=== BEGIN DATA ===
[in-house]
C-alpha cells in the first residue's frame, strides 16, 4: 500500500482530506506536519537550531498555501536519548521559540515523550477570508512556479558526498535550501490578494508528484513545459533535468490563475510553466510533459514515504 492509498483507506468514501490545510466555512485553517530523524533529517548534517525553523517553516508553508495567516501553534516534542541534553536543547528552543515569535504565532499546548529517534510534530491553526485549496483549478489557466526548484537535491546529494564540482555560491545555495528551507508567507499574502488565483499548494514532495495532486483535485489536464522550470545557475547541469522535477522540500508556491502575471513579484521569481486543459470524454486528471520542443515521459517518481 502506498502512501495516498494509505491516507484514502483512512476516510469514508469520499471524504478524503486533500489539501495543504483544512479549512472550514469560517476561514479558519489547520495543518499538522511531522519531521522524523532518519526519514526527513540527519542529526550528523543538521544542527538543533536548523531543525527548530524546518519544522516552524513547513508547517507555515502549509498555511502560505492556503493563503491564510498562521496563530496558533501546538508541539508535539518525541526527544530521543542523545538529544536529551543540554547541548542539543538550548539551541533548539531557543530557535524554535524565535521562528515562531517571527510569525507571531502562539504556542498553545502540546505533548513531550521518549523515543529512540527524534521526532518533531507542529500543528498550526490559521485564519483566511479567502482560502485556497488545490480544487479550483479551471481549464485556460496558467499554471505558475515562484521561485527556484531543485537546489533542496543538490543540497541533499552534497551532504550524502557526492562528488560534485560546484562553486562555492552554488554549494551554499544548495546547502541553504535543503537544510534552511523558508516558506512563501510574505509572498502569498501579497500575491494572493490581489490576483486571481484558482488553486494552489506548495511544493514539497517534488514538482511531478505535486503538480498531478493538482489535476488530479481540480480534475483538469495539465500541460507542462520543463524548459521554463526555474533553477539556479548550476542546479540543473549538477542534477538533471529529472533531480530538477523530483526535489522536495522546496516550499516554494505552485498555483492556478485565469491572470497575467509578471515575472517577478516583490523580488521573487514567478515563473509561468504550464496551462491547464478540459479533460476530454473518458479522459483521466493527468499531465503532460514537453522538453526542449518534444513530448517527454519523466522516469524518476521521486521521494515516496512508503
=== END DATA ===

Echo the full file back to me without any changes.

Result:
[in-house]
C-alpha cells in the first residue's frame, strides 16, 4: 500500500482530506506536519537550531498555501536519548521559540515523550477570508512556479558526498535550501490578494508528484513545459533535468490563475510553466510533459514515504 492509498483507506468514501490545510466555512485553517530523524533529517548534517525553523517553516508553508495567516501553534516534542541534553536543547528552543515569535504565532499546548529517534510534530491553526485549496483549478489557466526548484537535491546529494564540482555560491545555495528551507508567507499574502488565483499548494514532495495532486483535485489536464522550470545557475547541469522535477522540500508556491502575471513579484521569481486543459470524454486528471520542443515521459517518481 502506498502512501495516498494509505491516507484514502483512512476516510469514508469520499471524504478524503486533500489539501495543504483544512479549512472550514469560517476561514479558519489547520495543518499538522511531522519531521522524523532518519526519514526527513540527519542529526550528523543538521544542527538543533536548523531543525527548530524546518519544522516552524513547513508547517507555515502549509498555511502560505492556503493563503491564510498562521496563530496558533501546538508541539508535539518525541526527544530521543542523545538529544536529551543540554547541548542539543538550548539551541533548539531557543530557535524554535524565535521562528515562531517571527510569525507571531502562539504556542498553545502540546505533548513531550521518549523515543529512540527524534521526532518533531507542529500543528498550526490559521485564519483566511479567502482560502485556497488545490480544487479550483479551471481549464485556460496558467499554471505558475515562484521561485527556484531543485537546489533542496543538490543540497541533499552534497551532504550524502557526492562528488560534485560546484562553486562555492552554488554549494551554499544548495546547502541553504535543503537544510534552511523558508516558506512563501510574505509572498502569498501579497500575491494572493490581489490576483486571481484558482488553486494552489506548495511544493514539497517534488514538482511531478505535486503538480498531478493538482489535476488530479481540480480534475483538469495539465500541460507542462520543463524548459521554463526555474533553477539556479548550476542546479540543473549538477542534477538533471529529472533531480530538477523530483526535489522536495522546496516550499516554494505552485498555483492556478485565469491572470497575467509578471515575472517577478516583490523580488521573487514567478515563473509561468504550464496551462491547464478540459479533460476530454473518458479522459483521466493527468499531465503532460514537453522538453526542449518534444513530448517527454519523466522516469524518476521521486521521494515516496512508503